Small Business Assistance
As part of the Coronavirus Preparedness and Response Supplemental Appropriations Act of 2020, cleared by Congress the first week of March, SBA can offer qualifying small businesses loans of up to $2 million to pay fixed debts, payroll, and other bills that cannot be paid because of the disaster’s impact. According to the agency, the interest rate is 3.75% for small businesses without credit available elsewhere; businesses with credit available elsewhere are not eligible. The interest rate for non-profits is 2.75%. SBA offers loans with long-term repayments in order to keep payments affordable, up to a maximum of 30 years. Terms are determined on a case-by-case basis, based upon each borrower’s ability to repay. Click
for more information.
Family/Sick Leave and Assistance to Employers
On March 14, 2020, the House passed the Families First Coronavirus Response Act (H.R. 6201) by a vote of 363-40. The House is working on technical corrections that it intends to pass by voice vote as they are not in session this week. Once the House approves the technical fixes, the Senate will consider the legislation this week. There are some concerns among Senators that H.R. 6021 requires employers to provide paid leave up front and then apply for tax credits, which could cause cash flow problems. ACEC is coordinating with other business association stakeholders to look for solutions as lawmakers move forward with this latest legislative response to COVID-19.
Employer-related provisions in the House-passed bill include:
- Testing: Insurers would be required to cover testing for COVID-19 without cost-sharing or prior authorization requirements.
- Emergency paid leave: Private sector employers with fewer than 500 employees and government entities would have to provide 12 weeks of job-protected leave under the Family Medical Leave Act (FMLA) to employees who have to quarantine, care for a family member in quarantine, or care for a child under 18 whose school or day care has closed.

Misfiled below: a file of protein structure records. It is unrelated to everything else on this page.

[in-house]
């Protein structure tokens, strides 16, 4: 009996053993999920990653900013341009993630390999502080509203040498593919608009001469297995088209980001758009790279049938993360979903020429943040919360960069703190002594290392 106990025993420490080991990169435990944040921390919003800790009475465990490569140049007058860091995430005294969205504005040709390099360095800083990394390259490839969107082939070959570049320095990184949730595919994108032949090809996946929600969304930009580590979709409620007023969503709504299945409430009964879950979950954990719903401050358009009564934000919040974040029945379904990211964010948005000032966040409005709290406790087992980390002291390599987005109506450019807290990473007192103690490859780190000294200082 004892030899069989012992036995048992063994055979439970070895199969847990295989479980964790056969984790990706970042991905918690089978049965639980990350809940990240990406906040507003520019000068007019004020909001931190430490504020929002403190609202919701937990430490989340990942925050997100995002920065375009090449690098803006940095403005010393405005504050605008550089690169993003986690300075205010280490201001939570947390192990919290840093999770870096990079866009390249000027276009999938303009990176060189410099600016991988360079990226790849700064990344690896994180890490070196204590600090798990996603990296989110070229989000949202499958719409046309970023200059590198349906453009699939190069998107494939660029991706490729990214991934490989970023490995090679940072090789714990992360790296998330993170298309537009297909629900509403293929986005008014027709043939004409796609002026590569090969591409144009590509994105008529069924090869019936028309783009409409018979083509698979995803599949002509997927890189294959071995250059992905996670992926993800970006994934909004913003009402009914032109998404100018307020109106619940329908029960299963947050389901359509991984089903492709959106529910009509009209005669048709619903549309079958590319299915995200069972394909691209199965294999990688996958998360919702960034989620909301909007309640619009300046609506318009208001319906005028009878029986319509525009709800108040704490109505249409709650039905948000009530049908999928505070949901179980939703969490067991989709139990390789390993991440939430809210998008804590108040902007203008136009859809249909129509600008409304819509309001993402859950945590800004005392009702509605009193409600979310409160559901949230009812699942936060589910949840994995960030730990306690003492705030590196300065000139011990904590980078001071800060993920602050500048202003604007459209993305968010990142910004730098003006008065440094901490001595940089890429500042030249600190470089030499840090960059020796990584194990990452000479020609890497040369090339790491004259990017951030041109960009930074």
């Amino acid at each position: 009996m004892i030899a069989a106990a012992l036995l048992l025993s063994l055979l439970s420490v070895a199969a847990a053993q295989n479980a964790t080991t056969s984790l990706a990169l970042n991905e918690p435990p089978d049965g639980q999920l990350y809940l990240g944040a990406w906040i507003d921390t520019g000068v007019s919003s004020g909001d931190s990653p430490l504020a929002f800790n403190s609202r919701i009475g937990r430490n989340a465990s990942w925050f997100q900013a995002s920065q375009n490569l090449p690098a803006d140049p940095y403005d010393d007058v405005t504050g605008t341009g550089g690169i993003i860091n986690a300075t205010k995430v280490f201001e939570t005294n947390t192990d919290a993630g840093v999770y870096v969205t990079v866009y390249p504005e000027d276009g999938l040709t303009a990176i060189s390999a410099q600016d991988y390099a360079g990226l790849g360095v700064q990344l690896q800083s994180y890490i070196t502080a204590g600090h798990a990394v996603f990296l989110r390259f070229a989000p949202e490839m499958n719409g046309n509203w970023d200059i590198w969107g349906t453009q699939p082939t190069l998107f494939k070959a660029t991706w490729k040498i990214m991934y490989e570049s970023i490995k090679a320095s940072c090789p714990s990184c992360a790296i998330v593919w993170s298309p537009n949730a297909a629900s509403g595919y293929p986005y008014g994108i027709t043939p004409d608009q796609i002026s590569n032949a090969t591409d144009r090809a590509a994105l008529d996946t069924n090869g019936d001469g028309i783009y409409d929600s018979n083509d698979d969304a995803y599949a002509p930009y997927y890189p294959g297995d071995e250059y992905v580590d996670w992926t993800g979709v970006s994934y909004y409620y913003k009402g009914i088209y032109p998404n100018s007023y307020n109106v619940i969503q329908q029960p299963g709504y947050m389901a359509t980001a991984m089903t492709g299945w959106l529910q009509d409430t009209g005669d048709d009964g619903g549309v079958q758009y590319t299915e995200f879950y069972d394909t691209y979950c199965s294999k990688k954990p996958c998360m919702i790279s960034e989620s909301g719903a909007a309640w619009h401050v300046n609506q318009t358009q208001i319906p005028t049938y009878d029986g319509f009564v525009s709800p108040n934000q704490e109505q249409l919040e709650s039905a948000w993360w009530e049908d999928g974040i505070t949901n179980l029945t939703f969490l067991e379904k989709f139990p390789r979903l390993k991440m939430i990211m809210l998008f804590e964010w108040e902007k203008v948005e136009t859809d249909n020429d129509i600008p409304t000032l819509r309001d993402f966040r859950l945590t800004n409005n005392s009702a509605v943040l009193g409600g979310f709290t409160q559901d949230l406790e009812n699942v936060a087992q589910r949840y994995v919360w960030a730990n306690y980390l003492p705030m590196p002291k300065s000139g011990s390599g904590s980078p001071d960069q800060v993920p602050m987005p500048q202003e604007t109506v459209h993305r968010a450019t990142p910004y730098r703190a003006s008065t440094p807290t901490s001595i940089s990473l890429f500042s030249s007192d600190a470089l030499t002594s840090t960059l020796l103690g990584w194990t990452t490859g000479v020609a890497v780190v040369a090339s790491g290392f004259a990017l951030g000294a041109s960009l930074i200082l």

- The first 14 days of leave could be unpaid, although employees could use accrued PTO during this period.
- Following the first 14 days, employees must be paid at least two-thirds of their normal pay.
- DOL would be authorized to exempt businesses with fewer than 50 employees from the paid leave provisions.
- Emergency sick leave: Private sector employers with fewer than 500 employees and government entities would have to provide paid sick leave to self-quarantine, get a diagnosis for COVID-19, or provide care for a family member in quarantine or a child whose school has closed.
- 80 hours of paid sick leave for full-time employees.
- Paid sick leave for part-time employees based on their work hours over a two-week period.
- The emergency sick leave is on top of any other paid leave provided by the employer.
- Employer tax credits: The bill would provide payroll tax credits to employers to cover wages paid while employees are using the emergency paid leave and sick leave established by the legislation.
- Sick leave credit of as much as $511 per day if the employee is caring for themselves, and as much as $200 per day if the employee is caring for a family member.
- Family leave credit of as much as $200 per day, or an aggregate of $10,000.
- Employers could receive the tax credit even if the credit exceeds the amount the employer owes in payroll tax.
More detailed information can be found
Also, please note that we expect additional congressional assistance packages in the coming days and weeks to respond to specific challenges, and we will keep you posted as these new initiatives develop.
FHWA/State DOT Coordination
ACEC staff participated in a call last week with U.S. DOT representatives and officials from the modal administrations, e.g. FHWA, FTA, FRA. They made clear they are focused on unified federal government response actions to protect at-risk populations, in conjunction with CDC and HHS; state and local transportation agencies should follow guidance from local public health authorities on specific operational guidelines for mitigating the spread of the virus. The modal administrations are tracking the economic impact of the disruptions and providing guidance to their grantees and partners on federal funding eligibility and flexibilities for emergency response costs, operating expenses, etc. Of interest to some ACEC member firms, FHWA is reviewing NEPA regulations to determine whether virtual public meetings can satisfy the existing legal requirements for public engagement.